It’s nearly eleven years since I completed the entire round of Munros in Scotland. These are mountains of more than 3000 feet that Sir Hugh Munro listed in 1891. When I compleated (original spelling!) them, there were 284 as more modern measuring devices have been used since Sir Hugh divided the summits into 283 separate mountains (now known as the Munros), whilst 255 further summits over 3000 feet were considered to be only subsidiary ‘tops’. His list caused quite a stir at the time, as it had previously been thought that there were only around 30 mountains of that height. The present list is 282 as some Munros have been demoted! Over the past few years I have tried to do an annual Munro and this year it was Beinn a’Chochuill (meaning the Hill of the Shell in Gaelic) at Dalmally. I went with the Bearsden and Milngavie Ramblers and after I checked my Munro Log, I discovered I had climbed this hill with its neighbour Beinn Euniach with the group twenty five years ago.
These hills are located near the small village of Dalmally which is spread along the Stratch of Orchy in Argyll & Bute 2 miles east of the tip of Loch Awe. The village was established by the first Lord of Glenorchy, Sir Colin Campbell, and started as a settlement serving the nearby historic Kilchurn Castle. Nowadays, Dalmally is a popular tourist destination surrounded by lochs, rivers, mountains and beautiful scenery and a railway station operating on the Glasgow to Oban line. We started the walk on a gently rising landrover track. It was a very hot day and we were walking at an easy pace as a group. The faster walkers had gone on ahead as they were climbing both Munros. As the weather had been so dry for a prolonged spell, the burns were down to a trickle at best and some people dipped their sunhats in the water to cool down.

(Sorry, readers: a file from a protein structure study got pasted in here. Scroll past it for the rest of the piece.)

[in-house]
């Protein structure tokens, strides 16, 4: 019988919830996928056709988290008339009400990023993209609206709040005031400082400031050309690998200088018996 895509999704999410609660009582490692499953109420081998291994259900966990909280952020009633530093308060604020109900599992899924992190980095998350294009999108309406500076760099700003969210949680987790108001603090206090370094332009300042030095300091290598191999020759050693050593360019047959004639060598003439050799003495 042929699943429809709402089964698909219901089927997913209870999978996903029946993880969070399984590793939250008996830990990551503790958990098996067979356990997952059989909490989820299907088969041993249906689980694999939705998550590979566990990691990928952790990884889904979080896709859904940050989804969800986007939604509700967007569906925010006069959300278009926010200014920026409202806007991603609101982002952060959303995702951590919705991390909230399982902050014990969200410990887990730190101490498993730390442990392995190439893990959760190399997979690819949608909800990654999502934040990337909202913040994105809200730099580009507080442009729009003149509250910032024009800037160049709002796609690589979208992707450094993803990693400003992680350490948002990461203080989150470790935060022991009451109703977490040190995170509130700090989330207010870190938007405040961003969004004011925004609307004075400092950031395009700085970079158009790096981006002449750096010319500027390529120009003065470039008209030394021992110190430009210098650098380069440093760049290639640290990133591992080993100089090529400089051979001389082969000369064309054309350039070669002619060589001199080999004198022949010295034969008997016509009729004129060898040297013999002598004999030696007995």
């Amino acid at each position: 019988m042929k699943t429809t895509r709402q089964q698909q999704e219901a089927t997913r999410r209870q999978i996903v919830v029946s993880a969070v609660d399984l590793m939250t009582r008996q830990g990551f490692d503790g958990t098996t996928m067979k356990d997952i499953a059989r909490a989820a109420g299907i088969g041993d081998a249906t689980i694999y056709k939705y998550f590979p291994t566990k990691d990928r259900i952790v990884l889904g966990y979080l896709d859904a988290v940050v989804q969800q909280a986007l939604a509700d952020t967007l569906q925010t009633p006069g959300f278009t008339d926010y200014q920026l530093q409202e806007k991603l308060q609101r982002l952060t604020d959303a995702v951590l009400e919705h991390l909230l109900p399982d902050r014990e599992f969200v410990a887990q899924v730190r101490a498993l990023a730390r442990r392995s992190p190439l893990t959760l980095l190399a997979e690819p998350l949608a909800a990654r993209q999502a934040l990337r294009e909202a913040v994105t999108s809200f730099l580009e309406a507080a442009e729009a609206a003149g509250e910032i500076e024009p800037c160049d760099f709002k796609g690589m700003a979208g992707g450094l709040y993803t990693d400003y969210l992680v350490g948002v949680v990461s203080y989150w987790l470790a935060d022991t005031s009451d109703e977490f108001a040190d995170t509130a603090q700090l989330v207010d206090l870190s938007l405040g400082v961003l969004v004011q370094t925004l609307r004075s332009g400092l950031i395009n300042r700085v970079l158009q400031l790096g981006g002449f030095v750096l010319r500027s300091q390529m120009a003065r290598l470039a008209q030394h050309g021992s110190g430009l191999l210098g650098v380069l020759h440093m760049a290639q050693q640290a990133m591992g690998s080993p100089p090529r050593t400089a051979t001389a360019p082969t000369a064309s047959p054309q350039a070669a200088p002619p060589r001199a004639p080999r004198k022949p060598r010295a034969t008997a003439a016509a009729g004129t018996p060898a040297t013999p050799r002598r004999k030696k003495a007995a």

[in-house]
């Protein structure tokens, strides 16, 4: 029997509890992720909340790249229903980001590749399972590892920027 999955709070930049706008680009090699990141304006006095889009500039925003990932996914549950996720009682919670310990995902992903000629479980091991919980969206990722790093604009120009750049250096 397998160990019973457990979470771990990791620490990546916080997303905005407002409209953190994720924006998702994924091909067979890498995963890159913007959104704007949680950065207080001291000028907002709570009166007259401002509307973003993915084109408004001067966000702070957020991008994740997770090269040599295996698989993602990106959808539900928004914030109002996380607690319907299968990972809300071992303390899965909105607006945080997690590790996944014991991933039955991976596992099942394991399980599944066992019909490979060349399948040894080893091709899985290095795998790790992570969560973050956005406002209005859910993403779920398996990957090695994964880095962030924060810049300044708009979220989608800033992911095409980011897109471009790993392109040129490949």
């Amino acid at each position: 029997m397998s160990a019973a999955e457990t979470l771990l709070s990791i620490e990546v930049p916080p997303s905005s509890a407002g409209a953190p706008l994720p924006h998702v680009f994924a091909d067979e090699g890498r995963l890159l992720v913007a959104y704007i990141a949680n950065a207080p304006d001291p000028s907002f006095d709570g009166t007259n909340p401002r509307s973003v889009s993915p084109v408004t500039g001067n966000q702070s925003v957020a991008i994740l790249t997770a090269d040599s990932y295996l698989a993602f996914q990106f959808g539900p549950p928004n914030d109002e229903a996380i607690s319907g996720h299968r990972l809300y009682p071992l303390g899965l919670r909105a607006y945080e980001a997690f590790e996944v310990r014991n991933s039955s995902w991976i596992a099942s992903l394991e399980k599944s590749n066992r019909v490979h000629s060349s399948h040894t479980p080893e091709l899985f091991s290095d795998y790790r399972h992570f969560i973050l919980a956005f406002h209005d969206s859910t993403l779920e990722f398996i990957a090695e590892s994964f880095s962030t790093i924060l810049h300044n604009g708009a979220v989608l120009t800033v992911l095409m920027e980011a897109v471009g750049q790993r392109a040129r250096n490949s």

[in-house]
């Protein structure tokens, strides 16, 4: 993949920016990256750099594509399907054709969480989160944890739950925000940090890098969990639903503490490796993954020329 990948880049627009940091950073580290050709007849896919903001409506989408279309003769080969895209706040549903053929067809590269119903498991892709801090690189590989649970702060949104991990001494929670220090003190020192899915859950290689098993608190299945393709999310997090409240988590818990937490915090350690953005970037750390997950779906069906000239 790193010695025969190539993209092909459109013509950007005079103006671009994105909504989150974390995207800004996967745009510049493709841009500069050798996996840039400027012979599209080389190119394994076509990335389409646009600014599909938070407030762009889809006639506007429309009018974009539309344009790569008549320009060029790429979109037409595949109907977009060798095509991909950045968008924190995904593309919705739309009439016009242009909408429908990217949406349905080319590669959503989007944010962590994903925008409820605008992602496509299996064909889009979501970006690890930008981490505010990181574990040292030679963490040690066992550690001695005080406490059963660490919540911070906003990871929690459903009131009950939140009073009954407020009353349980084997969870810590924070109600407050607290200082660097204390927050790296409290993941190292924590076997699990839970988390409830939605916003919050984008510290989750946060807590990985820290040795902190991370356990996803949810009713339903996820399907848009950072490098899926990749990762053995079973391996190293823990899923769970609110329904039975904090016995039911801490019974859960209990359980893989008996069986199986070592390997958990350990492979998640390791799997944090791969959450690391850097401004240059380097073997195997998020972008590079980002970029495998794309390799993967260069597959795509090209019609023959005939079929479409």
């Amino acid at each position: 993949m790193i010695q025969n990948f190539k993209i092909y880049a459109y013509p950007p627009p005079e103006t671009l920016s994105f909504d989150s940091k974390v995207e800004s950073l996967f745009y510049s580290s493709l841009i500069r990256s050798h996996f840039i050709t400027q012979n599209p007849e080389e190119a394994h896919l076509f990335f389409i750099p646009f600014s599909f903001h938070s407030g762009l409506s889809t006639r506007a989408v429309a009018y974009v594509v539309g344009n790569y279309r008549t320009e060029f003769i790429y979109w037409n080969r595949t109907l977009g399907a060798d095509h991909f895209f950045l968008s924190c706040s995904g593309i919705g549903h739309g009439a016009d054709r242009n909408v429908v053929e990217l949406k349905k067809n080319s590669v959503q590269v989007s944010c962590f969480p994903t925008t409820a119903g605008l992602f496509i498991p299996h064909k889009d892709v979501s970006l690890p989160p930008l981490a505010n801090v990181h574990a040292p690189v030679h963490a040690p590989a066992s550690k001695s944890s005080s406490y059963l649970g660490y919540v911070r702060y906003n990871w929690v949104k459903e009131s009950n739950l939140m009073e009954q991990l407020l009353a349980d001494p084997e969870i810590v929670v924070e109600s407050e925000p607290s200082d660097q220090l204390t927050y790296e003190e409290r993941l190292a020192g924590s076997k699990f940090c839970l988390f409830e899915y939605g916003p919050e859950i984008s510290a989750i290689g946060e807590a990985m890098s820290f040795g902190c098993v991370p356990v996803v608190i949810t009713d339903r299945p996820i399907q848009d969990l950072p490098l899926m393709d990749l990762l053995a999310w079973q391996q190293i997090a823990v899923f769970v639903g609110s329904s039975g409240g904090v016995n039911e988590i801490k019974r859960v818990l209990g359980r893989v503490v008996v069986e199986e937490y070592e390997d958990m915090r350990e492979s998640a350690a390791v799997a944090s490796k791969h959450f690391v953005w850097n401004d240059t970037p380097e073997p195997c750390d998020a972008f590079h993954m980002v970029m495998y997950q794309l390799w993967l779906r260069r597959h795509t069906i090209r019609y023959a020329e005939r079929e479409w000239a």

The hills to the side are known as the Dalmally Horseshoe and comprise Ben Cruachan with a ridge round to Stob Daimh. Ben Cruachan is famous as one of the hidden wonders of the Highlands with a power station buried one kilometre below the ground. At its centre lies a massive cavern, high enough to house the Tower of London! Here, enormous turbine converts the power of water into electricity, available to you in your home at the flick of a switch. There are tours available and it is on my wish-list to take the tour. We stopped for a tea break to relax and take in the clear views. There was no shade and some people used an umbrella as a parasol. There was a lovely view down to Loch Awe with the island in the centre where the ruined Kilchurn Castle is located.
After our extended tea break we left the landrover track and it was a pathless ascent on steep ground until we finally reached the ridge. We had frequent stops to admire the view and to drink to keep hydrated. The last time I had climbed this hill it was on a clear day but not as warm. When we approached the bealach which is the pass between two mountains, we passed the faster walkers heading to the second Munro. It was a very pleasant walk along the gently ascending stony ridge to reach the top where we relaxed and had lunch. It was 26 degrees celsius on the top at over 3200 feet. We had views over to Ben Lomond but not as far as Ben Nevis which is the highest mountain in Scotland at 4400 feet. There was a heat haze but on a clear winters day Ben Nevis is visible. It was a case of choosing which way to face for lunch as there were panoramic views of mountains all around.
I was delighted to complete the annual Munro and thoroughly enjoyed the day out. For the record we were out for seven hours with a lot of stops and I drank two litres of water as it was very warm for walking. We were all prepared with plenty of water, sunhats and suncream. Everyone was so friendly and obviously enjoying the walk at an easy pace. Thanks to Peter B. for organising it and Peter A. for leading it.